For the first time in about two decades, Oregon will have a new Senate president.
On Friday night, Oregon state senators nominated Rob Wagner, of Lake Oswego, to serve as their next Senate president. The full Senate will vote on the nomination in January. Wagner was first appointed to the state Senate in 2018 and has recently served as caucus leader.
“During the 2023 Session, the Oregon Senate will be a force for positive change into every corner of the state,” Wagner said in a statement. “I look forward to working with my colleagues to build on our culture of inclusion and openness — across the aisle and across the state — to make sure that Oregonians across the state feel represented and supported by the work we do.”
Sen. James Manning, of Eugene, was nominated to serve as Senate President Pro Tempore and Sen. Kate Lieber, of Beaverton, was elected to serve majority leader of the Democratic caucus.
Peter Courtney, of Salem, is the state’s longest-serving state lawmaker and longest-ever presiding officer in state history. He announced earlier this year his intent to retire.
Courtney’s leadership has defined the state Senate for the past 20 years. He’s long been one of the most powerful lawmakers in Salem and placed value on what he calls the “institution” of the state Capitol. He’s considered a skilled orator, a savvy negotiator and someone who values bipartisanship.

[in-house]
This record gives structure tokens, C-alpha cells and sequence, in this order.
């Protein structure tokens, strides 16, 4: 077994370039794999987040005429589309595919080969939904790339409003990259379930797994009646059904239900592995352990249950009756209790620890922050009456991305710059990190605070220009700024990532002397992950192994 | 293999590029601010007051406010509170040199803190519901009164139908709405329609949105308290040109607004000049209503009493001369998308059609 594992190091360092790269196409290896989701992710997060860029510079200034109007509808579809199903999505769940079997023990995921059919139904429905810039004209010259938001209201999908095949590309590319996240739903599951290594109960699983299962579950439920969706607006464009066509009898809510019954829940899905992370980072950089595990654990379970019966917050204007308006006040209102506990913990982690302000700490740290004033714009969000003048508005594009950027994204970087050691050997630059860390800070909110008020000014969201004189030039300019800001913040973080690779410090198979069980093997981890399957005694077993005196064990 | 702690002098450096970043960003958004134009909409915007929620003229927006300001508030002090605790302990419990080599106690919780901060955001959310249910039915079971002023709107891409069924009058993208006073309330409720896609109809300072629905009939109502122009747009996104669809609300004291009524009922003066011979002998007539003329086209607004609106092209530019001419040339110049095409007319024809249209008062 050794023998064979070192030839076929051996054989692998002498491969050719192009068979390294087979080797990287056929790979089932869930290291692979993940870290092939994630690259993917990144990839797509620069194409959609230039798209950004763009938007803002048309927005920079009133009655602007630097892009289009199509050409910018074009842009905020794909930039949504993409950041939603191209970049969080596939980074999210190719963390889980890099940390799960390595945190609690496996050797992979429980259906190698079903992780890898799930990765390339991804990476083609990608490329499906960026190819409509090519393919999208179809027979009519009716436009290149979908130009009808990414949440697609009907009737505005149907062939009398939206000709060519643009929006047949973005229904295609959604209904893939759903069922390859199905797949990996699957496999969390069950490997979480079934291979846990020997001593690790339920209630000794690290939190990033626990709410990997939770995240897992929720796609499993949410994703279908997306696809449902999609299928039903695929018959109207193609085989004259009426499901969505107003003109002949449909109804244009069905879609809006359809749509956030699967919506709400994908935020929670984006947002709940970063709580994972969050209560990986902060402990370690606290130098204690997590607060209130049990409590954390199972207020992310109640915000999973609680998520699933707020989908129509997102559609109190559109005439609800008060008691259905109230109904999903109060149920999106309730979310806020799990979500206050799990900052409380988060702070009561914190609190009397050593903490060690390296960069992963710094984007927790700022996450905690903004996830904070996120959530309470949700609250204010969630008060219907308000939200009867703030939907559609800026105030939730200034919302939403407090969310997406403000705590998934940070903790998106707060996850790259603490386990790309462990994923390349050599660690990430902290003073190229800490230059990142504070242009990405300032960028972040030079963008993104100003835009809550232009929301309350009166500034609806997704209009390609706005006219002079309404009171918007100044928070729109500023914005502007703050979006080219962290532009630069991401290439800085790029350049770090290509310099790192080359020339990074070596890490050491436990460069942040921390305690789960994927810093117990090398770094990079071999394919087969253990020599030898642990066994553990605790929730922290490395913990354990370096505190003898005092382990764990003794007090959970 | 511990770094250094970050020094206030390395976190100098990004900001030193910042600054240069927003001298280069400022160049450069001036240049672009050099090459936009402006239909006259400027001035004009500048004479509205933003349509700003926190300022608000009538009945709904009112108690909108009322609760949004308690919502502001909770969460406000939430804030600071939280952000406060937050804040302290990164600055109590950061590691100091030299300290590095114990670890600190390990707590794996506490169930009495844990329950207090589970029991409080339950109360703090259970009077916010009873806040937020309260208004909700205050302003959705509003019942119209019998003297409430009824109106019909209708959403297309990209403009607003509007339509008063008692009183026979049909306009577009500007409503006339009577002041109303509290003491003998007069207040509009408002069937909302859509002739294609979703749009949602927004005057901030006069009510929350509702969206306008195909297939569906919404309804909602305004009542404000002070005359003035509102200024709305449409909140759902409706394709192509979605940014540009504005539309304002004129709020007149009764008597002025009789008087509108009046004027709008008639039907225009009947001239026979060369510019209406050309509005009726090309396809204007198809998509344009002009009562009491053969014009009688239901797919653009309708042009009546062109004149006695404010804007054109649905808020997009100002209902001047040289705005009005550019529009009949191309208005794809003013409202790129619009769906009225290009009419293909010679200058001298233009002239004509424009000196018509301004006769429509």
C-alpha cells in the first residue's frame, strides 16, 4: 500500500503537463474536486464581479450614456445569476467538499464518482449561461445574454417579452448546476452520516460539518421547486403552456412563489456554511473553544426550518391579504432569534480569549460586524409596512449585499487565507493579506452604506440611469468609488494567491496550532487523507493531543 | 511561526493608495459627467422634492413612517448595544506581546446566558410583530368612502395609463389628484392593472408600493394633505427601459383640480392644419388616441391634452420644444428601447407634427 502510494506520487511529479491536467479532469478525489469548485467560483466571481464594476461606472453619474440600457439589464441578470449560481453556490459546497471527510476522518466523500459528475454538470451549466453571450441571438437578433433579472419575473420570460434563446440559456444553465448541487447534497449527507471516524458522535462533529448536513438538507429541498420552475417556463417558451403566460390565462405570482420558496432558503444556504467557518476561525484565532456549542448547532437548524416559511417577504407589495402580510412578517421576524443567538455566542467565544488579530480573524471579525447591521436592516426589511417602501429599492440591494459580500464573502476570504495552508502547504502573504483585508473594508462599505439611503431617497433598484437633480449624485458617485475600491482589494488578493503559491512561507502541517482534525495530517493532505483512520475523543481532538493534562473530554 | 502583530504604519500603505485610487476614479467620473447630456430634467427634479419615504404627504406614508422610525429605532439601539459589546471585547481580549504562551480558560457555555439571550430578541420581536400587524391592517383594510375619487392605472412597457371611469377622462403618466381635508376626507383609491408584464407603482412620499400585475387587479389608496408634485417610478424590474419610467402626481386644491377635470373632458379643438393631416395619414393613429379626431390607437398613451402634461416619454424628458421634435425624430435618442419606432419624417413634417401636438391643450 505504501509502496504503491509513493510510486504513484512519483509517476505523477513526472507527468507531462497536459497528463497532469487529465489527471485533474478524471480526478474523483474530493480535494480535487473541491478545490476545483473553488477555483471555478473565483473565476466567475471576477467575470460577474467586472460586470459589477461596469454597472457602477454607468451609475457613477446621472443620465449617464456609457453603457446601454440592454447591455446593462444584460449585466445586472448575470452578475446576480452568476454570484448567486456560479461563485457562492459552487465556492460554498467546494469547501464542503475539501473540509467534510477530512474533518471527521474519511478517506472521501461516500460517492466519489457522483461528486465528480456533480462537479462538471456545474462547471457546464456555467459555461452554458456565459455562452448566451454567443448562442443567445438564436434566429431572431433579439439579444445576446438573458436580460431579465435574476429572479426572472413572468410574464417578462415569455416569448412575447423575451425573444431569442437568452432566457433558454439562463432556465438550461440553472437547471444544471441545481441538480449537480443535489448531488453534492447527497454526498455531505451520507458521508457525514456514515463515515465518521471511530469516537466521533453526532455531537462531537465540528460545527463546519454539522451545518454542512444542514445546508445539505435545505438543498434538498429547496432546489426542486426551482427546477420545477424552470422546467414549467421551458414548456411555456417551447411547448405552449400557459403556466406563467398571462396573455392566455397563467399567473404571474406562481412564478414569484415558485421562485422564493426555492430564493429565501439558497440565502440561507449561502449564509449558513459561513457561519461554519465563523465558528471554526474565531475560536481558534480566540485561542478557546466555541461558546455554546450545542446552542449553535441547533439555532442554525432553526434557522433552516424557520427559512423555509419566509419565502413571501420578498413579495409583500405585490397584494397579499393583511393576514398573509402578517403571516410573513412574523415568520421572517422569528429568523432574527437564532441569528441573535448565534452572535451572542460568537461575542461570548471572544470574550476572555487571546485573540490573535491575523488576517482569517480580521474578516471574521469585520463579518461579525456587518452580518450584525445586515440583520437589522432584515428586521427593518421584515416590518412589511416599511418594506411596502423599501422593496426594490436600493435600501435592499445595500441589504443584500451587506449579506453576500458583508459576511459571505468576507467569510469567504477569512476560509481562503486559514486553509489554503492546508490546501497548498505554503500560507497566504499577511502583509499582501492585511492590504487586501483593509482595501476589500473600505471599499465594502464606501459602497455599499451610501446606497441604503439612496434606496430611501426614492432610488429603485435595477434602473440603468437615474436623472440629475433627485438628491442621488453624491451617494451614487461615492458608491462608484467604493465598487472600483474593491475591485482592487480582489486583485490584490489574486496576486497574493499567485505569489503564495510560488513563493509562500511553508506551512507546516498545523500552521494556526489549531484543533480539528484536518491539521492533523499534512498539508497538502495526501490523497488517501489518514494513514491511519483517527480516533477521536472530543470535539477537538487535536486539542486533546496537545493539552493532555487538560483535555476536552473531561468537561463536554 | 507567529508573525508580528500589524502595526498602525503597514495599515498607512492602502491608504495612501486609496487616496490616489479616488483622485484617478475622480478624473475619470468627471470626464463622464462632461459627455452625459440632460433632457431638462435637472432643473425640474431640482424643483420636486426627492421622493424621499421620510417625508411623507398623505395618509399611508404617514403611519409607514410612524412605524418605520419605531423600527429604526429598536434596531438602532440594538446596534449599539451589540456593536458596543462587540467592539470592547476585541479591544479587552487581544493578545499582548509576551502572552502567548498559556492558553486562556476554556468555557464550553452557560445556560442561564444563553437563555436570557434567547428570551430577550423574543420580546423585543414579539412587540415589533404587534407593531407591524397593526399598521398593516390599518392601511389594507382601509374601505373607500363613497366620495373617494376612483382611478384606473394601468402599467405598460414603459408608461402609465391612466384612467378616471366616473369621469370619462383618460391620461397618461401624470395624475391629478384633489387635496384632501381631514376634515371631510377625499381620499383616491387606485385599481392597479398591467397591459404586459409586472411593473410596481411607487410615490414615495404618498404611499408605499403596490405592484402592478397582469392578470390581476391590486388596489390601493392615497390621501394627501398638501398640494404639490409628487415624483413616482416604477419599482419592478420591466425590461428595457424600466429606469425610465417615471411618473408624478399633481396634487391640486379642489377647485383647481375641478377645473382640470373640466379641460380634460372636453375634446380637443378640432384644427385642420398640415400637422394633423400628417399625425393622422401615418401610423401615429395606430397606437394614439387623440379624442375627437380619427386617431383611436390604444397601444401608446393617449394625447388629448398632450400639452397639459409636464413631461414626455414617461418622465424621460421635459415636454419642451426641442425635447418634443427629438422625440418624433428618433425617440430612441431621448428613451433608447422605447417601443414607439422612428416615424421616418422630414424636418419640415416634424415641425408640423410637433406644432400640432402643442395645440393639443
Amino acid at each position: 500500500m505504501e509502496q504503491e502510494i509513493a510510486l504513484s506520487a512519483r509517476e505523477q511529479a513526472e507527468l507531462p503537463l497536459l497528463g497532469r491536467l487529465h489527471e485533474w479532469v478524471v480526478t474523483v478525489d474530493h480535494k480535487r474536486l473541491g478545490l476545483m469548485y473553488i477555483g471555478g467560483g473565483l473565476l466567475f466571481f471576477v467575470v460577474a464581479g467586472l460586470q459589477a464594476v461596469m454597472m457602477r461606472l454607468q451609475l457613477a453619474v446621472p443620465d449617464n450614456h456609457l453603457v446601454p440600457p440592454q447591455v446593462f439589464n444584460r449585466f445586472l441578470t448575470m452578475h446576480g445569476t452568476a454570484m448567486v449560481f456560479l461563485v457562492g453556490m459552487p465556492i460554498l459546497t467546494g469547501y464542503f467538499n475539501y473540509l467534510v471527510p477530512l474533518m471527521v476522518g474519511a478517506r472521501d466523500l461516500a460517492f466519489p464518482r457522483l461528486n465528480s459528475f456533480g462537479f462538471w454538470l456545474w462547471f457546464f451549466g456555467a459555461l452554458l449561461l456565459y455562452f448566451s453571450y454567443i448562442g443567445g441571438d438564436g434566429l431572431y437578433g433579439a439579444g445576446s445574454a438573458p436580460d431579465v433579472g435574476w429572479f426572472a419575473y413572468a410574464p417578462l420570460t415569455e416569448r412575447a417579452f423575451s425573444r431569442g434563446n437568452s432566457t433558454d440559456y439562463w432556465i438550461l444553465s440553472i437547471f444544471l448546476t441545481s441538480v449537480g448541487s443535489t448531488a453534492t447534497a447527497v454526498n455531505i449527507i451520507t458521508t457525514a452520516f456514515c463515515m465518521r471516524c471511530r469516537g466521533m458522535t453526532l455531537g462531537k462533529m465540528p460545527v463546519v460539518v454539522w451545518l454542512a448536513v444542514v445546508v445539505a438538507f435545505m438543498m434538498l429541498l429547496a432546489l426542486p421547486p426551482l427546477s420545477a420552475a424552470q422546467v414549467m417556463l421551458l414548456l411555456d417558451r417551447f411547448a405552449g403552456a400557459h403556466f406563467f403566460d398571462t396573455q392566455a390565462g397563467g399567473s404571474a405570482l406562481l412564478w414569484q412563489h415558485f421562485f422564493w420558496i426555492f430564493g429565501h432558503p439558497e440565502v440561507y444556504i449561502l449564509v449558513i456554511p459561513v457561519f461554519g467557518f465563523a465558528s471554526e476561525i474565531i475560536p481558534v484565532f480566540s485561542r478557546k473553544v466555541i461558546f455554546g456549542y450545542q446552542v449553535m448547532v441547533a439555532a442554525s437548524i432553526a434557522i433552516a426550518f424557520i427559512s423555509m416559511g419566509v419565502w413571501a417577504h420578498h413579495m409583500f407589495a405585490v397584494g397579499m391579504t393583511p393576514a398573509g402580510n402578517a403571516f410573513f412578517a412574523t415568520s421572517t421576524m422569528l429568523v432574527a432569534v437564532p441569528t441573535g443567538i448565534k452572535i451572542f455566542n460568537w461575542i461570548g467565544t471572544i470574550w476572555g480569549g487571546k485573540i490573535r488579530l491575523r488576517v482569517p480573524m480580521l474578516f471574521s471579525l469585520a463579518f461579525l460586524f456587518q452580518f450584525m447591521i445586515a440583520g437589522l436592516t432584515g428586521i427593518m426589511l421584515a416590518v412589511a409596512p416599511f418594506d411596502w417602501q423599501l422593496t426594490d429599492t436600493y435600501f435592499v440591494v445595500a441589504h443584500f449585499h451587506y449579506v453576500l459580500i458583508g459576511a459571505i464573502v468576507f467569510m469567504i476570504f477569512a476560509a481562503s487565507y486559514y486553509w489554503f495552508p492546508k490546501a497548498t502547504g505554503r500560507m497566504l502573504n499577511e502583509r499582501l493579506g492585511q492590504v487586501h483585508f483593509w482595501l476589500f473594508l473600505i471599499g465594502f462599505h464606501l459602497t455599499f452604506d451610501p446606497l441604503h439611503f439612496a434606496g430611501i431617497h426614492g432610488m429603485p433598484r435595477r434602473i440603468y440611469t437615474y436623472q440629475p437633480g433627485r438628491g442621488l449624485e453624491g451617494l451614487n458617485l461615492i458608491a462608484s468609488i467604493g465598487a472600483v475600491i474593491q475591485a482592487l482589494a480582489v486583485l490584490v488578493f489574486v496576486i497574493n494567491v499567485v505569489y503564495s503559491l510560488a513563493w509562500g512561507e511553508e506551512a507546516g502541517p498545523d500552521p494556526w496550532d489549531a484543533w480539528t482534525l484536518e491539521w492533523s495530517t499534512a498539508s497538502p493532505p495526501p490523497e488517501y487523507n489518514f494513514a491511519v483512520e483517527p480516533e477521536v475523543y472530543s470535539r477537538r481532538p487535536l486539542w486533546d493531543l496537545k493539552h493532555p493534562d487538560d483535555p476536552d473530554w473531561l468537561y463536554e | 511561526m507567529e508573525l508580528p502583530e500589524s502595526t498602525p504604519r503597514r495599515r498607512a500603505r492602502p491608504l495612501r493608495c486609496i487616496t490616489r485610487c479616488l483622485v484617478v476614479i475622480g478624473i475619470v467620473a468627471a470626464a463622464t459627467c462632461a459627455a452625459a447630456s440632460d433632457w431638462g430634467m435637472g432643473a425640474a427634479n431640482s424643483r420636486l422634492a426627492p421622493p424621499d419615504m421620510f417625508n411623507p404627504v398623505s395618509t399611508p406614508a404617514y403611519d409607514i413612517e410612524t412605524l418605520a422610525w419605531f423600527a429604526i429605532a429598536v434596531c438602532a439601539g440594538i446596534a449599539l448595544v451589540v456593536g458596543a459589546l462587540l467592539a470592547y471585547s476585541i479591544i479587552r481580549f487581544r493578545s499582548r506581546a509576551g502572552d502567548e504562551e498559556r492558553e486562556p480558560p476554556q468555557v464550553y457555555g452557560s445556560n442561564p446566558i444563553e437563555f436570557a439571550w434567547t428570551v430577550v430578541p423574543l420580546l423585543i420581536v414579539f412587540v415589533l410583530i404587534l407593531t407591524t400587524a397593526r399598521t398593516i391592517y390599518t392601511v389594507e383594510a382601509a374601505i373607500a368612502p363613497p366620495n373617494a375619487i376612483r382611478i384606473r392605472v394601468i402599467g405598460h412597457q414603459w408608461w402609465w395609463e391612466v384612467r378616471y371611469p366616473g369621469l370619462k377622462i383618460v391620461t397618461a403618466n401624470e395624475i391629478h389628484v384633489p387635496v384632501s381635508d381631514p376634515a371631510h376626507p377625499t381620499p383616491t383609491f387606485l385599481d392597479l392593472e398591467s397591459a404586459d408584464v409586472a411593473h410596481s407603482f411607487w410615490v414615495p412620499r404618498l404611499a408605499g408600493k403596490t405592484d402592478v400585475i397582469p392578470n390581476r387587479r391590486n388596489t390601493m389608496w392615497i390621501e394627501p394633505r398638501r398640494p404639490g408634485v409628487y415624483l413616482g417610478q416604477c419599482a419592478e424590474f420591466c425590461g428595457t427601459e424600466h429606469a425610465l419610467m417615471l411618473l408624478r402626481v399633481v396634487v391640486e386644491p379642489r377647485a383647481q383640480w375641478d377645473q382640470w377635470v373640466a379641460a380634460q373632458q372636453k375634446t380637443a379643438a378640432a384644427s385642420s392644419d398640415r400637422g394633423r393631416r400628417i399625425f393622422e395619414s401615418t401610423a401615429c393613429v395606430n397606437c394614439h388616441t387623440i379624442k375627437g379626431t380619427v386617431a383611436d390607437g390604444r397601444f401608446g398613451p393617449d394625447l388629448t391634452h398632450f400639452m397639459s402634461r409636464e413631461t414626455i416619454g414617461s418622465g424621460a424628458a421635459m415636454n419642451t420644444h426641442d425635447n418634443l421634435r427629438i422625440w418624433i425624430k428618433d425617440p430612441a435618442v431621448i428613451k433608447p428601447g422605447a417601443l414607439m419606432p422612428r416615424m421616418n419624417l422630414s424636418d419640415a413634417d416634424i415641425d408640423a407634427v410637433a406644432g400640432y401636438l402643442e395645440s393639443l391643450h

Both legislative chambers have seen major leadership changes recently. Longtime House Speaker Tina Kotek, D-Portland, stepped down after nearly a decade to launch her successful bid for governor. She was replaced by Dan Rayfield, D-Corvallis, who was recently nominated by his caucus for his second two-year term. The full House will vote on his nomination in January.
On the Republican side, Tim Knopp, from Central Oregon, will continue to lead his caucus as Senate Republican Leader. Knopp was first elected to lead the caucus in 2021, and although staunchly conservative, he’s known for his ability to work with Democrats.
This election cycle, Republicans managed to erode the Democrats’ hold on both chambers and ended their supermajority status. Democrats retained their majority but will need to know how to work with the GOP if they want to raise taxes.